On Dec. 14, 2016, Amazon announced that Prime Video streaming services were officially available in more than 200 countries across the globe, according to an article in Bloomberg Technology. Netflix also announced its expansion to over 190 countries and territories worldwide on January 4, 2017. At first glance this might look like a simple game of keep-up-with-your-competitor, but there is another key player here: price.
For many of us, Netflix’s lowest price tier of $7.99 per month can be looked at simply as replacing a few Starbucks drinks. But that price seems much higher to someone with less spending power in a less developed country.
Amazon Prime Video pricing starts at a mere $2.99 for the first six months of service, and increases to a competitive and sustainable $5.99 afterwards. In some countries, such as the U.S., Canada, France and Germany, the subscription video on demand (SVOD) service is included in the costs of Amazon Prime, which is either $10.99 per month or $99 per year.
SVOD has continued to be a key industry for premium video content by each company creating and distributing original content. Netflix seems to be ahead of the game in this respect, which may be the reason for charging a higher price, but in July 2016 the company saw a 15% drop in share prices that was linked to their issues overseas.
The Bloomberg article suggests that in each country’s unique competitive environment, the key to success will be the user experience and selection. However, I believe price will have more of an effect than the article alludes to.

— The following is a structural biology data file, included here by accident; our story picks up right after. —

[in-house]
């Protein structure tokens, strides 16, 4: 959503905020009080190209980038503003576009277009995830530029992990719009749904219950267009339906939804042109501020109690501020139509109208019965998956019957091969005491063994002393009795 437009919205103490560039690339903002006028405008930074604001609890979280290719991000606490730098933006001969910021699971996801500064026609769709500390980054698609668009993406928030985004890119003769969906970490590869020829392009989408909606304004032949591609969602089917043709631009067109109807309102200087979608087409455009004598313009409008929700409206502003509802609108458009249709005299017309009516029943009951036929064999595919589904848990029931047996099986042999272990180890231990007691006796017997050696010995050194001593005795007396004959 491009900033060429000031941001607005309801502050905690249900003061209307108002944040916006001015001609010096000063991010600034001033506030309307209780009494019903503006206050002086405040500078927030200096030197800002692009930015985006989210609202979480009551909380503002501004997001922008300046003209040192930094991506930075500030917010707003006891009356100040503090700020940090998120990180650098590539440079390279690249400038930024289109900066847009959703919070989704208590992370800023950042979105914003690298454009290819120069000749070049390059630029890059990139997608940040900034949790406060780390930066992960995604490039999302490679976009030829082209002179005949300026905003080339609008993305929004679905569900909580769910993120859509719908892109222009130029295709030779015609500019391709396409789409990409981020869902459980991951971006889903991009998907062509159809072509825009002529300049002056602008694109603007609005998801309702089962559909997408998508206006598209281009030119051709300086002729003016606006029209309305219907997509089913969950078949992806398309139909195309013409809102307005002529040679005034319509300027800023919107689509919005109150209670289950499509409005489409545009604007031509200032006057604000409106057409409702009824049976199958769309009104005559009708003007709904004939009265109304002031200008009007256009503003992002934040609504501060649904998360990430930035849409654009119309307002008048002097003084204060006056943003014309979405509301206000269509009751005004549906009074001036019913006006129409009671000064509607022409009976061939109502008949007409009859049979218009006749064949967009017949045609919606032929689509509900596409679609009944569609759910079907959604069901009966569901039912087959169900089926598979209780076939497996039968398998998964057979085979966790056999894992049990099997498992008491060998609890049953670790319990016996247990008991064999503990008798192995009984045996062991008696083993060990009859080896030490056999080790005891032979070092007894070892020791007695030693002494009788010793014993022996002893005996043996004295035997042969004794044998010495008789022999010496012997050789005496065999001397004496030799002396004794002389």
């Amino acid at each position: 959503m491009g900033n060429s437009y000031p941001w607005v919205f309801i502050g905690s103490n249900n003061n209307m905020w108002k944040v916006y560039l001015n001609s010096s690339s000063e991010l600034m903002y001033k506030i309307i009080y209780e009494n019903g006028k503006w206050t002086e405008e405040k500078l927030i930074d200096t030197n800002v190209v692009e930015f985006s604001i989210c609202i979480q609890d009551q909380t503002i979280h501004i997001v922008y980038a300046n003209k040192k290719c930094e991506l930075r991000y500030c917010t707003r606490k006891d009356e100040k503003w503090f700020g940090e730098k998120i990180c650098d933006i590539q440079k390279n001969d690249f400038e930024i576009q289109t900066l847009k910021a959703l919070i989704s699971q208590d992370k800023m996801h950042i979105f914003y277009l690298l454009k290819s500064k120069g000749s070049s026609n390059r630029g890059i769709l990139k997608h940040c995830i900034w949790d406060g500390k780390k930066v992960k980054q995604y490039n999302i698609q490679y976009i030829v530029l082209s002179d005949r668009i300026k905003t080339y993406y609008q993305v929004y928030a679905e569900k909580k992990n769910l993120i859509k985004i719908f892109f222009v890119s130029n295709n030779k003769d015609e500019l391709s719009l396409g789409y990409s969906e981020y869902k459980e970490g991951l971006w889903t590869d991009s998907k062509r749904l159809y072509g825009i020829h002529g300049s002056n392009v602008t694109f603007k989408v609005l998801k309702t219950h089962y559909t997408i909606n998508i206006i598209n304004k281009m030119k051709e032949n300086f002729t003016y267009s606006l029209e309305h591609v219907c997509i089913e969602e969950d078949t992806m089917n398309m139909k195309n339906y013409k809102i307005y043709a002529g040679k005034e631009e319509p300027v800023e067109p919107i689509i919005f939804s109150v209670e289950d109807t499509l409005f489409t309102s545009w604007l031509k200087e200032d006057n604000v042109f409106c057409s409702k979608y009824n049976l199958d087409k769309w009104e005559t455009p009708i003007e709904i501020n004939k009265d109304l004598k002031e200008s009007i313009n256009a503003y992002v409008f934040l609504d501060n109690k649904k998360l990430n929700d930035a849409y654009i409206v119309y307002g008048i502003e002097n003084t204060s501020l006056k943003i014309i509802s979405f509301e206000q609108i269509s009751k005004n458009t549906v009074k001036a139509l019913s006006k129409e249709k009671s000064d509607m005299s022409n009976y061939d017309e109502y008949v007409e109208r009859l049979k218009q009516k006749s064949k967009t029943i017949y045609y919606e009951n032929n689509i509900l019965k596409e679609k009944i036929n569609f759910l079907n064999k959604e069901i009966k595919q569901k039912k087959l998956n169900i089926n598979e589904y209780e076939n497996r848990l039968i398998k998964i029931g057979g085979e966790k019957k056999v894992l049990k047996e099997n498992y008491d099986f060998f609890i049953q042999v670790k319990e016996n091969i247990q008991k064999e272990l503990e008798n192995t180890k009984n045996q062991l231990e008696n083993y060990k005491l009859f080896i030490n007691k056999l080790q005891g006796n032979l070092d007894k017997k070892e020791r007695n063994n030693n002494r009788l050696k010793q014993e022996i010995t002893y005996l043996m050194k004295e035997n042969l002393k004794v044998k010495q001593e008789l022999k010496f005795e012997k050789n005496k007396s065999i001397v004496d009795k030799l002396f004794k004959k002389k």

Based on what happened to Netflix last July, we know that appropriate pricing is important overseas. Since Amazon is offering their service at such a low introductory price, it is likely that they will acquire a large portion of the market purely based on affordability.
Integrated marketing communication is largely about consistency of message and of brand image. If this consistency can’t cross geographic and cultural lines, you have a problem. It seems that Amazon’s pricing strategy overseas keeps affordability in the frontlines, but Netflix’s missed the mark originally and the price hit too high. Maybe Netflix’s image as the creator of awesome content is more important than being affordable, but $1 to someone in the U.S. means something very different than it does to someone in Cambodia.
So, will the pricing strategy help Amazon reach more users globally or will Netflix’s status as king of original content win out despite price? Only time will tell, but my gut is telling me that price in other cultures may be more important than a plethora of content.